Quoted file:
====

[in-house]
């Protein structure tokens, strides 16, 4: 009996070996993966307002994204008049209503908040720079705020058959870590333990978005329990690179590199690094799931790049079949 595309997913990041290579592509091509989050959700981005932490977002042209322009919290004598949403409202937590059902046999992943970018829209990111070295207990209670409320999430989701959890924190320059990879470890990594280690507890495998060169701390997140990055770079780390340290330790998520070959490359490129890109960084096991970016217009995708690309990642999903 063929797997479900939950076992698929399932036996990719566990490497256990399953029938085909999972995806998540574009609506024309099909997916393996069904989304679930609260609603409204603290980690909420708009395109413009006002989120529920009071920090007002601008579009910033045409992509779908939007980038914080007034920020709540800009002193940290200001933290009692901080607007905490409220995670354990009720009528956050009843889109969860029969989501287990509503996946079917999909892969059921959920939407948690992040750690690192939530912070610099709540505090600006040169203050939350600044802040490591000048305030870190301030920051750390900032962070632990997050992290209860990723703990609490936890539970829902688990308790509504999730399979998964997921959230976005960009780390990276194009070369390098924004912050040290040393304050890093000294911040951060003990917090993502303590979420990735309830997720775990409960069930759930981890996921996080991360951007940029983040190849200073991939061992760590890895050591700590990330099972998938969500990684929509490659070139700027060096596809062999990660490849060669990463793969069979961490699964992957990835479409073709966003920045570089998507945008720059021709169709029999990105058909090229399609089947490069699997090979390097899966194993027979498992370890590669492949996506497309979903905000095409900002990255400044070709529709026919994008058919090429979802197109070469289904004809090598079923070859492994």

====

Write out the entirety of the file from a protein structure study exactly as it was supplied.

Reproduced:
[in-house]
């Protein structure tokens, strides 16, 4: 009996070996993966307002994204008049209503908040720079705020058959870590333990978005329990690179590199690094799931790049079949 595309997913990041290579592509091509989050959700981005932490977002042209322009919290004598949403409202937590059902046999992943970018829209990111070295207990209670409320999430989701959890924190320059990879470890990594280690507890495998060169701390997140990055770079780390340290330790998520070959490359490129890109960084096991970016217009995708690309990642999903 063929797997479900939950076992698929399932036996990719566990490497256990399953029938085909999972995806998540574009609506024309099909997916393996069904989304679930609260609603409204603290980690909420708009395109413009006002989120529920009071920090007002601008579009910033045409992509779908939007980038914080007034920020709540800009002193940290200001933290009692901080607007905490409220995670354990009720009528956050009843889109969860029969989501287990509503996946079917999909892969059921959920939407948690992040750690690192939530912070610099709540505090600006040169203050939350600044802040490591000048305030870190301030920051750390900032962070632990997050992290209860990723703990609490936890539970829902688990308790509504999730399979998964997921959230976005960009780390990276194009070369390098924004912050040290040393304050890093000294911040951060003990917090993502303590979420990735309830997720775990409960069930759930981890996921996080991360951007940029983040190849200073991939061992760590890895050591700590990330099972998938969500990684929509490659070139700027060096596809062999990660490849060669990463793969069979961490699964992957990835479409073709966003920045570089998507945008720059021709169709029999990105058909090229399609089947490069699997090979390097899966194993027979498992370890590669492949996506497309979903905000095409900002990255400044070709529709026919994008058919090429979802197109070469289904004809090598079923070859492994």